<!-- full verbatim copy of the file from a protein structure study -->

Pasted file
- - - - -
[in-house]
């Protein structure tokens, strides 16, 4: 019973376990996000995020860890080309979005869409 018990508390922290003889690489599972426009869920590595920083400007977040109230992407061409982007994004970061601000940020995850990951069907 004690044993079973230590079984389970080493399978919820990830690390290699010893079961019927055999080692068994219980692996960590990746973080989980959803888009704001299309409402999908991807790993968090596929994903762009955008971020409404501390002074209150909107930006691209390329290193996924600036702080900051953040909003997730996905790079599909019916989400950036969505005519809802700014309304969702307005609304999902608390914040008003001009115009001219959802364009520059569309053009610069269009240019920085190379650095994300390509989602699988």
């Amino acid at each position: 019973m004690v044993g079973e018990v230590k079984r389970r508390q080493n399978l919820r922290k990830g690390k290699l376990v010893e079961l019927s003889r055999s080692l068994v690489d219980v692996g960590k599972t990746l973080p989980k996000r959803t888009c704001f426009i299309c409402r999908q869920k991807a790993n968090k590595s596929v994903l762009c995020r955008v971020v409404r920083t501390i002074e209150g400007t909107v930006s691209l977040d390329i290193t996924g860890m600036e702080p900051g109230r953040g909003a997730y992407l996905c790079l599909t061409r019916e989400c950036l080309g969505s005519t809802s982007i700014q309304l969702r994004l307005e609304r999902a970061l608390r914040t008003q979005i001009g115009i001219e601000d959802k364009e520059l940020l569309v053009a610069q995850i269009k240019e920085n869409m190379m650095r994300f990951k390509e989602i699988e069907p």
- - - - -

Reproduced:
[in-house]
């Protein structure tokens, strides 16, 4: 019973376990996000995020860890080309979005869409 018990508390922290003889690489599972426009869920590595920083400007977040109230992407061409982007994004970061601000940020995850990951069907 004690044993079973230590079984389970080493399978919820990830690390290699010893079961019927055999080692068994219980692996960590990746973080989980959803888009704001299309409402999908991807790993968090596929994903762009955008971020409404501390002074209150909107930006691209390329290193996924600036702080900051953040909003997730996905790079599909019916989400950036969505005519809802700014309304969702307005609304999902608390914040008003001009115009001219959802364009520059569309053009610069269009240019920085190379650095994300390509989602699988």
């Amino acid at each position: 019973m004690v044993g079973e018990v230590k079984r389970r508390q080493n399978l919820r922290k990830g690390k290699l376990v010893e079961l019927s003889r055999s080692l068994v690489d219980v692996g960590k599972t990746l973080p989980k996000r959803t888009c704001f426009i299309c409402r999908q869920k991807a790993n968090k590595s596929v994903l762009c995020r955008v971020v409404r920083t501390i002074e209150g400007t909107v930006s691209l977040d390329i290193t996924g860890m600036e702080p900051g109230r953040g909003a997730y992407l996905c790079l599909t061409r019916e989400c950036l080309g969505s005519t809802s982007i700014q309304l969702r994004l307005e609304r999902a970061l608390r914040t008003q979005i001009g115009i001219e601000d959802k364009e520059l940020l569309v053009a610069q995850i269009k240019e920085n869409m190379m650095r994300f990951k390509e989602i699988e069907p």